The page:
Facebook’s answer to Russian election meddling: postcards

Back to paper.
Back to paper.
Image: Reuters/Aaron P. Bernstein
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Facebook is turning to an antiquated technology to foil foreign interference in US elections.

Starting this year, Facebook will send postcards to anyone who purchases an ad about a political candidate on their platform, said Katie Harbath, Facebook’s global politics and government outreach director, speaking at the National Association of Secretaries of State conference in Washington DC.

Facebook’s announcement comes a day after special counsel Robert Mueller indicted 13 Russians and three Russian groups for conspiring to interfere in the 2016 US election, with operations designed to benefit Donald Trump’s campaign. Facebook and and its subsidiary Instagram were two of the primary tools used by the Kremlin-linked Internet Research Agency (IRA).

The mailed postcards will contain special numeric codes, presumably to be entered online, to serve as as a kind of two-factor ID verification system. This would attempt to ensure that political ad buyers have a US address.

“If you run an ad mentioning a candidate, we are going to mail you a postcard and you will have to use that code to prove you are in the United States,” she said.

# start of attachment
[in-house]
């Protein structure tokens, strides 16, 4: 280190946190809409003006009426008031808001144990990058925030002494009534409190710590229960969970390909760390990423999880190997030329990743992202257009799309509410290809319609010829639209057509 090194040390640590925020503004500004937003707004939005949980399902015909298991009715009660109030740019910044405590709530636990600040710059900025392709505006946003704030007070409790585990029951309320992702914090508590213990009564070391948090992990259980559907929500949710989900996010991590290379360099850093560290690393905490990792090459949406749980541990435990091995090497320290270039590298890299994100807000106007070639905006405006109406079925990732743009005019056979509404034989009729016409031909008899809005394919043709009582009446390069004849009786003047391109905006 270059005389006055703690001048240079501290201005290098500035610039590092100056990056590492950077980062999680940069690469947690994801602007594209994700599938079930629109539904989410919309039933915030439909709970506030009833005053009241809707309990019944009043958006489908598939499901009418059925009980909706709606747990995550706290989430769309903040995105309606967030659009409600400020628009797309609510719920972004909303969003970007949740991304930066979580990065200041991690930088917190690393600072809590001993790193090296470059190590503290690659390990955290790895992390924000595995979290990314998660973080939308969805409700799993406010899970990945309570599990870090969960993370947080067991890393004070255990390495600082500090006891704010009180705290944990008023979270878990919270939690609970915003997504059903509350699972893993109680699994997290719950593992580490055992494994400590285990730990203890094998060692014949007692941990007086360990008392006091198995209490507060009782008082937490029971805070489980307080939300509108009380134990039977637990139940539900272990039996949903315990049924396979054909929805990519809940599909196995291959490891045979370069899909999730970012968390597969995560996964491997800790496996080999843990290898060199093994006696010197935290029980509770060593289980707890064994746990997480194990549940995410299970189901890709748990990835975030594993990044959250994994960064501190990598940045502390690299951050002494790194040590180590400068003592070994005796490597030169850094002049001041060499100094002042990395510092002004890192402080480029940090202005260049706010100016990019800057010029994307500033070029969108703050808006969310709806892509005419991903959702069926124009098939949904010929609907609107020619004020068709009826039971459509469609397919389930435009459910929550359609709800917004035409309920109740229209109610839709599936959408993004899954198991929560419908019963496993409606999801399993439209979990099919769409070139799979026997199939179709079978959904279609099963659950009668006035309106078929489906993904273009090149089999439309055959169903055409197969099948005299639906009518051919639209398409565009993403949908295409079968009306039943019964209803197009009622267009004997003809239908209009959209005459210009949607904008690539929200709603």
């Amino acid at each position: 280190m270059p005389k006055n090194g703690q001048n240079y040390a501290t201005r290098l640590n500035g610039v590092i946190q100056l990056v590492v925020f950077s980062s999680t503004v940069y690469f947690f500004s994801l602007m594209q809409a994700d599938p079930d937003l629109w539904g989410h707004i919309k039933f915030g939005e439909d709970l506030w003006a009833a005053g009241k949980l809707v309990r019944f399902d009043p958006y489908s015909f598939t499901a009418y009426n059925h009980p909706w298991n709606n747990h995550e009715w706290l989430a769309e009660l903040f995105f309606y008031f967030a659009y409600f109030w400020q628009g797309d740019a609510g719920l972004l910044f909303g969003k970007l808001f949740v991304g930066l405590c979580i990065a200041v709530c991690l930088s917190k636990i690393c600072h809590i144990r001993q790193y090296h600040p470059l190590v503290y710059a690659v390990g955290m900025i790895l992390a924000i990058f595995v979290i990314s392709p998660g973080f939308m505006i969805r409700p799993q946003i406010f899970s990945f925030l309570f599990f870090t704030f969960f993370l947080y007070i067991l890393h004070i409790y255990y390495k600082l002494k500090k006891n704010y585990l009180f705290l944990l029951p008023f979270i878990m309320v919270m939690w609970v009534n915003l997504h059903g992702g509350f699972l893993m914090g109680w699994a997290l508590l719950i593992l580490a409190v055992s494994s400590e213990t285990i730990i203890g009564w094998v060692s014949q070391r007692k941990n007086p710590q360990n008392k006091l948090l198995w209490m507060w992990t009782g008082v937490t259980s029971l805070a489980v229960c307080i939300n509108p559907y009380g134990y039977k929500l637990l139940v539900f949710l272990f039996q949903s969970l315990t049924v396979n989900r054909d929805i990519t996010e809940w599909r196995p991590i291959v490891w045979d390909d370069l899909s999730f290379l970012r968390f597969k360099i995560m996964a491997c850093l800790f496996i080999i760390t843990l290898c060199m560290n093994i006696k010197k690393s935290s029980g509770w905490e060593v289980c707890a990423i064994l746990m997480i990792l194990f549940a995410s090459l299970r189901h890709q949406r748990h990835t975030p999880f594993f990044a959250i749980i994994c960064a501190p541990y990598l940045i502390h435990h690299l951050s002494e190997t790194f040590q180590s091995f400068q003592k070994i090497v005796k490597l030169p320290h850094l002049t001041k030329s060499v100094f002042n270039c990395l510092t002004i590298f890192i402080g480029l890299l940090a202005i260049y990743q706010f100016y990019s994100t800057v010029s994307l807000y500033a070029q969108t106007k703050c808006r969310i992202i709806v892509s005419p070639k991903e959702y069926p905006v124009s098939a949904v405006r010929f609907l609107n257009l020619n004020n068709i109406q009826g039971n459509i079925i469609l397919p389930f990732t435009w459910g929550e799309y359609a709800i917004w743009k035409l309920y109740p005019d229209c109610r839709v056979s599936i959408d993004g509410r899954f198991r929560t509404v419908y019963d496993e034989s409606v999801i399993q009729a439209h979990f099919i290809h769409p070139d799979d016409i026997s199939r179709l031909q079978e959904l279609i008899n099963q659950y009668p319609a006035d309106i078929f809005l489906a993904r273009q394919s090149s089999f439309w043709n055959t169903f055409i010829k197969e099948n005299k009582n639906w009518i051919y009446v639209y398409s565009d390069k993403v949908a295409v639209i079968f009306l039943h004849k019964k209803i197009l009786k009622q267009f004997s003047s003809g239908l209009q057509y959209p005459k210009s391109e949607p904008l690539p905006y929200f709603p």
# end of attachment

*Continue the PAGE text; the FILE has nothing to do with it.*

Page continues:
It’s far from clear how the system would work: Will the postcards be sent before or after the ads run? Wouldn’t it be better to transmit secret codes inside an envelope? The IRA deployed a sophisticated campaign ahead of the 2016 elections, including the use of US-based servers and operatives who physically traveled to the United States for reconnaissance.

“It won’t solve everything,” Harbath admitted to Reuters.

By law, only US citizens are allowed to contribute to a political candidate’s campaign. The system is expected to be in place by November’s midterm congressional elections.

Even as Harbath was speaking, Donald Trump was retweeting comments by another Facebook executive, Rob Goldman, who is the company’s vice president of ads.

Trump’s response:

In subsequent tweets, Goldman added that “the Russian campaign was certainly in favor of Trump,” and noted that Facebook is “taking aggressive steps to prevent this sort of meddling in the future by requiring verification of political advertisers.” He didn’t mention that the verification method was a postcard.